For many companies, hiring a summer intern means finding work to keep that person busy, whether it’s filing papers, entering data, or some other menial task.

But when juniors and seniors from Hartford Public High School joined Pratt & Whitney last year, it wasn't the usual summer internship, said Dave Smith, Pratt's director of aftermarket operations.

"The energy these kids brought to our department was phenomenal. They turned the place upside down," Smith said.

"You want to talk about refreshing, exciting, and fun? At the end of the summer, a lot of our people were sad to see them go.

"If you want to drive that energy—if you want to have a sense of what the future will look like and how you can be part of it—consider bringing on a couple of interns."

Smith made his pitch to several dozen business people who attended a March 13 breakfast meeting at CBIA headquarters in Hartford.

"We're really excited about this internship opportunity with Hartford Public High," said Shannon Marimón, executive director of the Connecticut Council for Education Reform, a CBIA-affiliated organization that seeks to close the achievement gap.

"This is exactly the kind of program we want to see."

Introduction to Work

CBIA's Education & Workforce Partnership helps Hartford High students land summer internships that provide an introduction to the workforce.

"They see what real work is like and they make better decisions around their education and what they have to do to succeed and get that job," Smith said.

GEI Consultants, a worldwide engineering firm with offices in Glastonbury, has had tremendous success with Hartford High interns, said Fred Johnson, senior vice president.

The energy these kids brought to our department was phenomenal. They turned the place upside down.
— Pratt & Whitney's Dave Smith
Johnson said he's found that while Hartford High students lack many of the opportunities suburban students have, they take every advantage when given one.

"They grab the chance, share the passion, they love to figure it out," he said.

Johnson said the company that hires an intern should assign a mentor to keep the intern engaged.

In the Field

Much of the work at GEI involves field visits.

But the visits are strictly regulated by OSHA, which requires substantial safety training before a worker can go into the field.

Knowing this, Johnson has GEI's interns take a week-long training course that enables them to go into the field and work alongside the company’s engineers.

"It takes them to a new level," Johnson said, "and it gives them a leg up when applying for a job."

Johnson said having an intern is a worthwhile investment.

"The interns become part of the family in our office and they get some real skills," he said.

"It is great to watch these kids succeed."

Funding Provided

While many companies provide a stipend for their interns, the Gawlicki Family Foundation of Hartford will provide funding for up to 75 interns from the Hartford Academy.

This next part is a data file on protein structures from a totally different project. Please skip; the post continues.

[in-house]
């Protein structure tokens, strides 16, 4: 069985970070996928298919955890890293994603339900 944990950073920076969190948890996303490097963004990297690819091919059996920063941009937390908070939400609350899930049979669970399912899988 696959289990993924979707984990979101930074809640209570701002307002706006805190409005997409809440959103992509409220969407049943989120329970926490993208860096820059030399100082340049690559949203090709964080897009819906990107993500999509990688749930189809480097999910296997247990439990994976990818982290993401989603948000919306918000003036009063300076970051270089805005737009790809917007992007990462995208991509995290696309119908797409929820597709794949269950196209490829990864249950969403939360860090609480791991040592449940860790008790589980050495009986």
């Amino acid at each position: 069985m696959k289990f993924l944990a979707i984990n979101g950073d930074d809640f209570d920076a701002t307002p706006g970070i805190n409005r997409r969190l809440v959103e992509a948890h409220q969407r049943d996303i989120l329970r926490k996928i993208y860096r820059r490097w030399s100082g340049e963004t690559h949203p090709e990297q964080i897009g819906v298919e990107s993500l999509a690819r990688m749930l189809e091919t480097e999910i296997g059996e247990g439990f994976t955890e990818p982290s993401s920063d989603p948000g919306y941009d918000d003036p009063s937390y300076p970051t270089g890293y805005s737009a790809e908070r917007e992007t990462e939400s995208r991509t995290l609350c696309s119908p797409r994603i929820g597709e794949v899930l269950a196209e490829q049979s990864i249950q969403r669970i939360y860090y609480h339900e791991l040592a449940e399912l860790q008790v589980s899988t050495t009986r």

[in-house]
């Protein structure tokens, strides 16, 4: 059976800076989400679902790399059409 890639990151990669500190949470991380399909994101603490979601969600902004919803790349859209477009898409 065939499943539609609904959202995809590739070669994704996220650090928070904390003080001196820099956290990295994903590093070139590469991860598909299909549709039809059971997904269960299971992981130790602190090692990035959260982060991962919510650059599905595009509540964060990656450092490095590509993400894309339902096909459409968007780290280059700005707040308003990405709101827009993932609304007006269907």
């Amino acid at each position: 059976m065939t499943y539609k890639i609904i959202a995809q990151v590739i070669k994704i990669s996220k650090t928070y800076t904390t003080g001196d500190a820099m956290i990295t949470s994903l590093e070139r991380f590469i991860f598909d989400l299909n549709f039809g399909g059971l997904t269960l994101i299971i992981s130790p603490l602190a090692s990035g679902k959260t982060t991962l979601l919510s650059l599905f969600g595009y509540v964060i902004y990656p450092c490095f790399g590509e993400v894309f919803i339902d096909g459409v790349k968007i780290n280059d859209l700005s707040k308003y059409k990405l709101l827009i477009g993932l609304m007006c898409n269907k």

The foundation last year awarded the Education & Workforce Partnership a grant for summer internships that will again fund the AEGT interns.

"Hiring an intern is a win for everybody," Mary Gawlicki said. "It's a win for the intern, a win for the company, and its full-time staff."

Ted Gawlicki says bringing on interns can have a ripple effect on a business.

Hiring an intern is a win for everybody. It's a win for the intern, a win for the company, and its full-time staff.
— Gawlicki Foundation's Mary Gawlicki
"It improves the quality of life for full-time employees by allowing them to do more challenging work," he said.

The Gawlicki Family formed the foundation after the couple ran a successful business, Corporate Translations, which provides translation and other linguistic solutions to the pharmaceutical, biotech, and medical device industries.

Ted Gawlicki recalled one intern who came to work at Corporate Translations at age 16 and eventually became the company controller.

'A Whole New Child'

Ramon Apellaniz, lead behavior technician at Hartford High, said that when school starts in the fall, it's easy to tell students who've had a summer internship.

"When they come back, I'm like, 'What happened to you? You're a whole new child.'"

That happens, he said, because internships let students see the connection between their school courses and work, and they begin to take their studies seriously.

Giovanni Roberts, a 2015 Hartford High graduate who's a senior computer science major at Central Connecticut State University, said he's benefited from several internships at companies in the Hartford area.

"It helped me become a more rounded individual and a better student," he said.

"It's also helped me to be more proactive, to pursue what I want, and not let things come to me."

Companies represented at the informational breakfast included United Technologies, Kaman Corp., the Hartford Yard Goats, NBC Connecticut, Santander Bank, Key Bank, Blum Shapiro, Collins Aerospace, Whittlesey, RSL Fiber Systems, the Barnes Group, the City of Hartford, Metropolitan District Commission, the Latino Way, and Makerspace CT.

For information about hiring an intern, contact CBIA's Dayl Walker (860.244.1935).